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Quote of the Day
“I think a simple rule of business is, if you do the things that are easier first, then you can actually make a lot of progress.”– Mark Zuckerberg, Who on this day in 2018 would see his net worth decline $16 billion as Facebook stock plummets.
(I think this rule applies very nicely to investing as well!)
July 26th – This Day in Stock Market History
July 26th, 1934 – U.S. stocks fall 6.6% after Austrian Nazis kill the country’s chancellor and take members of the cabinet hostage.
As Italy and Germany both stage troops at the Austrian boarder, investors fear that another world war is imminent.
(Recall that the assassination of Archduke Franz Ferdinand of Austria on June 28th, 1914 was the ignition of World War 1.)
Thankfully, tensions would dissipate and the U.S. stock market would continue its recovery from the great depression low it had set less than two years prior:
July 26th, 1957 – The Soviet Union tests its first intercontinental ballistic missile.
During this period, as the Cold War really began to escalate, many believed that the United States was falling behind the Soviet Union.
3 months later, the Soviets would spook investors further by launching Sputnik.
U.S. stocks would fall 15% by the end of the year as worries about the Soviet Union’s superiority, and concerns over a future potential conflict rise.
July 26th, 2018 – Shares of Facebook fall 18%, wiping out $119 billion off of the company’s market cap. It would be the largest single day decline in a company’s market cap in history.
The decline came after Facebook missed their revenue target for the quarter, and lowered guidance.
Facebook closed the prior day with a market cap of $630 billion. It closed this day with a market cap of just over $510 billion.
You can listen to the conference call that sent the stock tumbling, here.
At one point, shares were down nearly 25%!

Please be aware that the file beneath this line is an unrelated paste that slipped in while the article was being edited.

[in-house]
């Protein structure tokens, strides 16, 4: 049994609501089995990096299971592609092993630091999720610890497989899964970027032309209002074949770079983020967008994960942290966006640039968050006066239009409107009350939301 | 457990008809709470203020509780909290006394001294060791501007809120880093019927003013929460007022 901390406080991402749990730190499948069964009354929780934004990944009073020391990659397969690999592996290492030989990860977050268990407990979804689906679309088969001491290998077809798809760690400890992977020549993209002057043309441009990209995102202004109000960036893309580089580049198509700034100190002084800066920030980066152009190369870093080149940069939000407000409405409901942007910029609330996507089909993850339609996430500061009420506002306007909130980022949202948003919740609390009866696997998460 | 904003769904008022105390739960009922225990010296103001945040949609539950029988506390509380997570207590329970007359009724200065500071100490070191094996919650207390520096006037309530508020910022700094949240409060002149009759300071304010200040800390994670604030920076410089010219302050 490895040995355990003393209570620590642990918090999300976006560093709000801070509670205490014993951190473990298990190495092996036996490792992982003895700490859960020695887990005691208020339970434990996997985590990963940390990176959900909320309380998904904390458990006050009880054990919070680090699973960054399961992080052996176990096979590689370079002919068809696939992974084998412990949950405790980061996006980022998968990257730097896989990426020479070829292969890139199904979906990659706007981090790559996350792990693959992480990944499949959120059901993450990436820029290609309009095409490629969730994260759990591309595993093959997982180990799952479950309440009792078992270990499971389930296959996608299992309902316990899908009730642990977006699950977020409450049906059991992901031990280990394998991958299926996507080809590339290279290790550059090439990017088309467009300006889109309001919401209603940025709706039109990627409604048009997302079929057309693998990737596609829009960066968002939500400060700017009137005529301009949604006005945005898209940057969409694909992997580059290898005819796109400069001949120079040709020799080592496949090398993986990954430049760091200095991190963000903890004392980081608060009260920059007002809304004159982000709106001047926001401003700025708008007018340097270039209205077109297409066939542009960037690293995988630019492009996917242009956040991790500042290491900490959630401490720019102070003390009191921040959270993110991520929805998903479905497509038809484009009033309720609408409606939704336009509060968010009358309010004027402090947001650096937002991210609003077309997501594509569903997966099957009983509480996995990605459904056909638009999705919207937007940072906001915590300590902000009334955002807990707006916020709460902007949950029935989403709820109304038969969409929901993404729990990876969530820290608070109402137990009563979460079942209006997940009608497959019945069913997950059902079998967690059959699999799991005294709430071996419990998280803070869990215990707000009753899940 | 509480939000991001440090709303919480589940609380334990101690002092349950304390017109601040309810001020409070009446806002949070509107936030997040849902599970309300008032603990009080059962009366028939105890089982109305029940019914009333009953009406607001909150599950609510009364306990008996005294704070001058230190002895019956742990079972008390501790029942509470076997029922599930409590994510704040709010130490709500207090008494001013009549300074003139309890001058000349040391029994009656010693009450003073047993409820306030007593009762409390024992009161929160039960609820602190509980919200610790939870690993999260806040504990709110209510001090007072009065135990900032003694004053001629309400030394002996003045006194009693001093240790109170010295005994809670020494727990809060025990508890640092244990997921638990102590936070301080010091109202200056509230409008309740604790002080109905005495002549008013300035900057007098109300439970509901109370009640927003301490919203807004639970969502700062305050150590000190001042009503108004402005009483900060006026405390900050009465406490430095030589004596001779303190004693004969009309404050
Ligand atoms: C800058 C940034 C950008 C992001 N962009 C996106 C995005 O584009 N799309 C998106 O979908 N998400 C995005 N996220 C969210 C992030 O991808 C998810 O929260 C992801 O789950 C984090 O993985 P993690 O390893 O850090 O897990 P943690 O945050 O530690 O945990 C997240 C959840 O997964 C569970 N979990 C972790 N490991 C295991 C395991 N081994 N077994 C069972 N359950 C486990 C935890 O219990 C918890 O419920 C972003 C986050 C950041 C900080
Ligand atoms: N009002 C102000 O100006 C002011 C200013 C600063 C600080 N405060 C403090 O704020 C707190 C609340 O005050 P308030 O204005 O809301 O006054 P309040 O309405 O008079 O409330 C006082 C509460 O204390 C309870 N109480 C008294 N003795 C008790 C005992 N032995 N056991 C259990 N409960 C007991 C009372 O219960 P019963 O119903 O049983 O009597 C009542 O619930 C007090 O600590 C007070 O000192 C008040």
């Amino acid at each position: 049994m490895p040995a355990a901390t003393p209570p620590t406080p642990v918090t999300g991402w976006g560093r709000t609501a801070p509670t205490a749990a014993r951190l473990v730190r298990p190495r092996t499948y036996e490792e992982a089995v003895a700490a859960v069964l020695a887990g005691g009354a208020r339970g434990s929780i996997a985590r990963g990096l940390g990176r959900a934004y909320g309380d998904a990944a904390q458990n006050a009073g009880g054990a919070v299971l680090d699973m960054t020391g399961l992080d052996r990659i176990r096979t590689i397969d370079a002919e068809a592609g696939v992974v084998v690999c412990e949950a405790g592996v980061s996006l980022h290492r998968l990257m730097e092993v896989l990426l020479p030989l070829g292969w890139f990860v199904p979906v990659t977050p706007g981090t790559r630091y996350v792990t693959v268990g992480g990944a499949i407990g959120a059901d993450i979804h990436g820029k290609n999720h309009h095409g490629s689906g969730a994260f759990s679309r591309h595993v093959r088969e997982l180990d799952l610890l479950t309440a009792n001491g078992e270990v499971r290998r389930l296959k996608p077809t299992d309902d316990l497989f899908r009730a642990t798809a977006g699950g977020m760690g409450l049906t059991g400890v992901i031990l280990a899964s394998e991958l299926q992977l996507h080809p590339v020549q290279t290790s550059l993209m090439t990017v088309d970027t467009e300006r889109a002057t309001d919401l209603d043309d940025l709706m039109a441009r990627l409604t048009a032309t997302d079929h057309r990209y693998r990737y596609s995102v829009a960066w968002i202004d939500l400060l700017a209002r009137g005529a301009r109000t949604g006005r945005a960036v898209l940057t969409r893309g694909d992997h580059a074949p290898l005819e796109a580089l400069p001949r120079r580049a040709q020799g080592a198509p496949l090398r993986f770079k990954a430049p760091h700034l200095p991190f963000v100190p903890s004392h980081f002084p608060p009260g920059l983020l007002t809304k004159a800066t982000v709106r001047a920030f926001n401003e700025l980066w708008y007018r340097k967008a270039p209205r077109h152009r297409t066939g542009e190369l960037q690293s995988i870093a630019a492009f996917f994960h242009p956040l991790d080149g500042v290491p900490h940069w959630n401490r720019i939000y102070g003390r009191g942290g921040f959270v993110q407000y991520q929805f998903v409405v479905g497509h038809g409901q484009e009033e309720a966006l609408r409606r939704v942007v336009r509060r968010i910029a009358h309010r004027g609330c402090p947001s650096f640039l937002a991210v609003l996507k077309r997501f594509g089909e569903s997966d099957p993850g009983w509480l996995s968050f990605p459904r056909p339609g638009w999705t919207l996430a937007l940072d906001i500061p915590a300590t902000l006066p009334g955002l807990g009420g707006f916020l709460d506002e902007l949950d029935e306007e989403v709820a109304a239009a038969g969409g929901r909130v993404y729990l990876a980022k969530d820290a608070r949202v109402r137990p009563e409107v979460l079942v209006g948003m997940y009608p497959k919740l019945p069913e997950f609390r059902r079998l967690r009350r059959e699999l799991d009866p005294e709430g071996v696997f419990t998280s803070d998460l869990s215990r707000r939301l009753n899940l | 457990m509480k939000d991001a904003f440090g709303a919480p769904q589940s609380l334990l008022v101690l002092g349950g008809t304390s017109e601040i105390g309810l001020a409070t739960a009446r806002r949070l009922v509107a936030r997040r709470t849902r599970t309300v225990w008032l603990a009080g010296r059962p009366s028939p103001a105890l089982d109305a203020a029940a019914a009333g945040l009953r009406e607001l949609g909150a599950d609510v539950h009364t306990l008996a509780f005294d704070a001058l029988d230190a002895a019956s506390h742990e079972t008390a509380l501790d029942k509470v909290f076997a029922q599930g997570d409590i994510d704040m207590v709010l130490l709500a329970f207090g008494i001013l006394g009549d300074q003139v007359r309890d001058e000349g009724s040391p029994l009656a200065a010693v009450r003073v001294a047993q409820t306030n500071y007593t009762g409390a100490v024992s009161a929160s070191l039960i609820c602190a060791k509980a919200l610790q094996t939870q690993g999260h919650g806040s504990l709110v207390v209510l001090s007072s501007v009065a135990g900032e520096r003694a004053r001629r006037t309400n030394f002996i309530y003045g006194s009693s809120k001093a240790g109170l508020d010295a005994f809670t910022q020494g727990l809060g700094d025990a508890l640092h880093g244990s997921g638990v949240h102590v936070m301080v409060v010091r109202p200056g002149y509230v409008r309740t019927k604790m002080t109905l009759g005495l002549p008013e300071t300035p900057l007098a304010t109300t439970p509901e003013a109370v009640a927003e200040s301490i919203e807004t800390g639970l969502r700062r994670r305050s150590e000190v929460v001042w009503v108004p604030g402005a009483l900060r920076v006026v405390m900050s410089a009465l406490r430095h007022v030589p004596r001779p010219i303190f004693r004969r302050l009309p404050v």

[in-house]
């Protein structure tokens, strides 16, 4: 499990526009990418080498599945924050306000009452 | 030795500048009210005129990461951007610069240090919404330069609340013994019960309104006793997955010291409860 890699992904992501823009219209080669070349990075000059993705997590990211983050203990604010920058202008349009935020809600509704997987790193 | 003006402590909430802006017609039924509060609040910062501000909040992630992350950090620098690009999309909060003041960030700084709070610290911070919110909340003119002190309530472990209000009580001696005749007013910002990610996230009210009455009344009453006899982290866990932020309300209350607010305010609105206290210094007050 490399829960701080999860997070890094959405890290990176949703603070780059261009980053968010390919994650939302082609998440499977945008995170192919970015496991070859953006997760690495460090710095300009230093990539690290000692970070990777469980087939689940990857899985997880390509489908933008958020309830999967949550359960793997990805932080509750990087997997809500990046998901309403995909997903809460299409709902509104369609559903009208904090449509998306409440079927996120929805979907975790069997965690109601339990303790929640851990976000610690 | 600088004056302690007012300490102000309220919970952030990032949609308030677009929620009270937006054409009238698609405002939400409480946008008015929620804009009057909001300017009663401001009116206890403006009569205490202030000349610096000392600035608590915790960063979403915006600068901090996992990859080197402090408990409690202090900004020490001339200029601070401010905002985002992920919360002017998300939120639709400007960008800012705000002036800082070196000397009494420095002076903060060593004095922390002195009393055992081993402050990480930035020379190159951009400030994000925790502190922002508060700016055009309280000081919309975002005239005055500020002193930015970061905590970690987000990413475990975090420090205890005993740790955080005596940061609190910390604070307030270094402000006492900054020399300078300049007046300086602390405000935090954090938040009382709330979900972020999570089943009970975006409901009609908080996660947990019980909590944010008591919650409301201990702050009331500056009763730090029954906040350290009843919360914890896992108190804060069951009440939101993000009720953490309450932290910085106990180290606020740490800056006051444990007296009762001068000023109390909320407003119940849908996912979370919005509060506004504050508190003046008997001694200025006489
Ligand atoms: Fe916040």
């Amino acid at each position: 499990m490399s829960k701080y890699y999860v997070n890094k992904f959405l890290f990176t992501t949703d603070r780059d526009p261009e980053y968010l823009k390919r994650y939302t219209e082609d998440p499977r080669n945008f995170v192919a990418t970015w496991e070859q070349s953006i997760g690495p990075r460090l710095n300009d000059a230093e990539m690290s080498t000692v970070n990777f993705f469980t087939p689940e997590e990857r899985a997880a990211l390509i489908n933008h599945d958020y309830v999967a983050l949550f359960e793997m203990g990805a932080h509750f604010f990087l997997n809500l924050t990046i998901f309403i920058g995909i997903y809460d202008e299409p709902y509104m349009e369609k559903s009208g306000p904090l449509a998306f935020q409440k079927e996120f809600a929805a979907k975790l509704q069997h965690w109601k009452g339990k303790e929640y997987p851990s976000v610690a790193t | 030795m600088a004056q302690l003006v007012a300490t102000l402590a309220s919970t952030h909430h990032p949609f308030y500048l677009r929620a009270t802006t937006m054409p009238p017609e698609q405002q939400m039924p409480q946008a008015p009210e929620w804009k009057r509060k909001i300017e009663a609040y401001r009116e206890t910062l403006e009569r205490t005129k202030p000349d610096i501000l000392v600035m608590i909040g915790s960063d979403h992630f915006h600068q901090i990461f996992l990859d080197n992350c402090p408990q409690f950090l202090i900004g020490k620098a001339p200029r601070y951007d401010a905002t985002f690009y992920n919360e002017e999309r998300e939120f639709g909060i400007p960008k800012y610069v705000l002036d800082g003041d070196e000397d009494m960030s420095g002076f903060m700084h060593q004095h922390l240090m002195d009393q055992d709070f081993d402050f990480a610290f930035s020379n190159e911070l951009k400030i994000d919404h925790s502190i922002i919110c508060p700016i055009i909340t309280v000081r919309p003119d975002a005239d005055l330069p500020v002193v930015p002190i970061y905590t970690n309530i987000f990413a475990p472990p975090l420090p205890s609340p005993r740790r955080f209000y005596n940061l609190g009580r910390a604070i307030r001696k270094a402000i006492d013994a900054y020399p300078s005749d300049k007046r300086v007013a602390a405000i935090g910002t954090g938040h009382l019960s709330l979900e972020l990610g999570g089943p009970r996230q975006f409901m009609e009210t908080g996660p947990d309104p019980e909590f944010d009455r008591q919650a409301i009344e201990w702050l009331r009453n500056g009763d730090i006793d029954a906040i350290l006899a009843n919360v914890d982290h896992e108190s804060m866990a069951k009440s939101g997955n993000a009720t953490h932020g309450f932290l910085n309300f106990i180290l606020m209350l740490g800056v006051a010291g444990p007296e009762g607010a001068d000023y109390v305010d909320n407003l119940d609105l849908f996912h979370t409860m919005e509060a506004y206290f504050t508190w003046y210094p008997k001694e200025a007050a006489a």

One year later, and shares are still about 10% below where the closed before this massive decline:
In case you are curious, prior to Facebook’s decline on this day, the record for largest single day decline in a company’s market cap belonged to Intel. One day in September 2000, as the tech bubble burst, saw Intel’s market cap decline $91 billion!
Best July 26th in Dow Jones Industrial Average History
1933 – Up 2.39%, 2.22 points.
Worst July 26th in Dow Jones Industrial Average History
1934 – Down 6.62%, 6.06 points.
Read of the Day
Facebook became the behemoth that is it today primarily due to the ‘network effect’. In essence, network effect describes a company that becomes more valuable as more users use the company’s product.
The effect was first described in a 1974 paper, written by Bell Labs researcher Jeffrey Rohlfs.
However, it was not until the technology bubble that the network effect became everyday discussion for investors, helping propel many technology company’s values into the billions during the late 1990s tech bubble and today.
Inventor, developer, and investor Marc Andreessen (founder of the Mosaic web browser, Netscape, and backer of many other tech startups) has a great blog post on the Network Effect here:
The blog post is also the source for this very cool and informative infographic:
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